Learning Hierarchical Partially Observable Markov Decision Processes for Robot Navigation

IEEE Conference on Robotics and Automation , (ICRA01), 2001, Seoul, South Korea
Learning Hierarchical Partially Observable Markov Decision Processes for Robot Navigation
Georgios Theocharous, Khashayar Rohanimanesh, Sridhar Mahadevan

We propose and investigate a general framework for hierarchical modeling of partially observable environments, such as oce buildings, using Hierarchical Hidden Markov Models (HHMMs). Our main goal is to explore hierarchical modeling as a basis for designing more ecient methods for model construction and useage.

As a case study we focus on indoor robot navigation and show how this framework can be used to learn a hierarchy of models of the environment at dierent levels of spatial abstraction. We introduce the idea of model reuse that can be used to combine already learned models into a larger model.

We describe an extension of the HHMM model to includes actions, which we call hierarchical POMDPs, and describe a modied hierarchical Baum-Welch algorithm to learn these models. We train dierent families of hierarchical models for a simulated and a real world corridor environment and compare them with the standard \at" representation of the same environment.

We show that the hierarchical POMDP approach, combined with model reuse, allows learning hierarchical models that t the data better and train faster than at models.

Another publication from the same category: Machine Learning and Data Science

WWW '17 Perth Australia April 2017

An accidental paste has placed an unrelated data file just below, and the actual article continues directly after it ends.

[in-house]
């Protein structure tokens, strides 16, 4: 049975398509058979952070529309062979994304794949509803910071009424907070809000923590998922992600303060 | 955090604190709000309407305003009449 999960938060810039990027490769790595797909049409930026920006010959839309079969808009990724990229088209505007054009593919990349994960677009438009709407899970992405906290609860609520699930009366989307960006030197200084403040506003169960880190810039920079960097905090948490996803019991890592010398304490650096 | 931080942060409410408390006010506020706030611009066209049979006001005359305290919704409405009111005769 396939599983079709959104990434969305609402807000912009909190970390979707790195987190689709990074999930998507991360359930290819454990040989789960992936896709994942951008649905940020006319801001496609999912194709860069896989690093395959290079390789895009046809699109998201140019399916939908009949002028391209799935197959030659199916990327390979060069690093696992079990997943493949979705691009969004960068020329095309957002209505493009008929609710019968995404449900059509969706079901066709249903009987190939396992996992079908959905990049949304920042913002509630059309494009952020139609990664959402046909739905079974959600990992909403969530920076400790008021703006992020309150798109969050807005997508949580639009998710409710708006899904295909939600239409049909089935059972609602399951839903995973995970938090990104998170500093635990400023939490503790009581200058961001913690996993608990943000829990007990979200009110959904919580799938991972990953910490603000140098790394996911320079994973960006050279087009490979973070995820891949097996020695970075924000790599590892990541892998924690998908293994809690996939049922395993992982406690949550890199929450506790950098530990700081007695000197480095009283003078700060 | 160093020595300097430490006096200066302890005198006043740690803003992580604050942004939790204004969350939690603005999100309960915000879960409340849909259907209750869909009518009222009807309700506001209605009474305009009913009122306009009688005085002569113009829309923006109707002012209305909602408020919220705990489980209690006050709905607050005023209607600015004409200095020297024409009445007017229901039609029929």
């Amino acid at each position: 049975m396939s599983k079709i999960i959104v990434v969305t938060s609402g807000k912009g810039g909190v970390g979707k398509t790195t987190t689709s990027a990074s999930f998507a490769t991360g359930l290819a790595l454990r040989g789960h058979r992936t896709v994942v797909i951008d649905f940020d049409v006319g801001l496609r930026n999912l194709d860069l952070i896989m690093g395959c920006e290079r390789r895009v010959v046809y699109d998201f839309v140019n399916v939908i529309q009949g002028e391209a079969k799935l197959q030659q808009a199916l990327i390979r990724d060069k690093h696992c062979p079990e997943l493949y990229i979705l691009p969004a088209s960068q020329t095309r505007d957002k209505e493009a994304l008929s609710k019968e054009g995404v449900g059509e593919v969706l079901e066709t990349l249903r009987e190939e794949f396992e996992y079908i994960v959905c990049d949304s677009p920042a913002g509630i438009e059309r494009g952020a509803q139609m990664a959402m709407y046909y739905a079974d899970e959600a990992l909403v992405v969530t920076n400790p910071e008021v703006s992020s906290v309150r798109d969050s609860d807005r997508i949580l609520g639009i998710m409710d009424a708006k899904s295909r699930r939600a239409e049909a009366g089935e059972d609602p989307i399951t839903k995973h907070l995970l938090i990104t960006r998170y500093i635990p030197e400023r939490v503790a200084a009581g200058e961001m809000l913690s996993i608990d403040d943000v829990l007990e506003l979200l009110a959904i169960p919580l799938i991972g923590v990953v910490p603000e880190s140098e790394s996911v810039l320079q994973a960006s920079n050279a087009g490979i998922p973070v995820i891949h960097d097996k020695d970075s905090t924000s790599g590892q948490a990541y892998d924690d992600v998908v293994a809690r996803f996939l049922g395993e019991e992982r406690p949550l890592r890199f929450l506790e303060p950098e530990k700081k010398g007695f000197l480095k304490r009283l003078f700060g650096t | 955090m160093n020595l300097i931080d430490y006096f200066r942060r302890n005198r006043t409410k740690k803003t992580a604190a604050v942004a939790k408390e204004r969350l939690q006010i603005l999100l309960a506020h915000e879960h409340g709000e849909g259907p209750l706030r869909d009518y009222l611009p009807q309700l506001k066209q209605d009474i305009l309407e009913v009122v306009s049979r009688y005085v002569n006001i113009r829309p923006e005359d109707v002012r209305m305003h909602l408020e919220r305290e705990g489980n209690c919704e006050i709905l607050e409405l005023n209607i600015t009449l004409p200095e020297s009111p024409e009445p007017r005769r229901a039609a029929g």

Drawing Sound Conclusions from Noisy Judgments

David Goldberg, Andrew Trotman, Xiao Wang, Wei Min, Zongru Wan

The quality of a search engine is typically evaluated using hand-labeled data sets, where the labels indicate the relevance of documents to queries. Often the number of labels needed is too large to be created by the best annotators, and so less accurate labels (e.g. from crowdsourcing) must be used. This introduces errors in the labels, and thus errors in standard precision metrics (such as P@k and DCG); the lower the quality of the judge, the more errorful the labels, consequently the more inaccurate the metric. We introduce equations and algorithms that can adjust the metrics to the values they would have had if there were no annotation errors.

This is especially important when two search engines are compared by comparing their metrics. We give examples where one engine appeared to be statistically significantly better than the other, but the effect disappeared after the metrics were corrected for annotation error. In other words the evidence supporting a statistical difference was illusory, and caused by a failure to account for annotation error.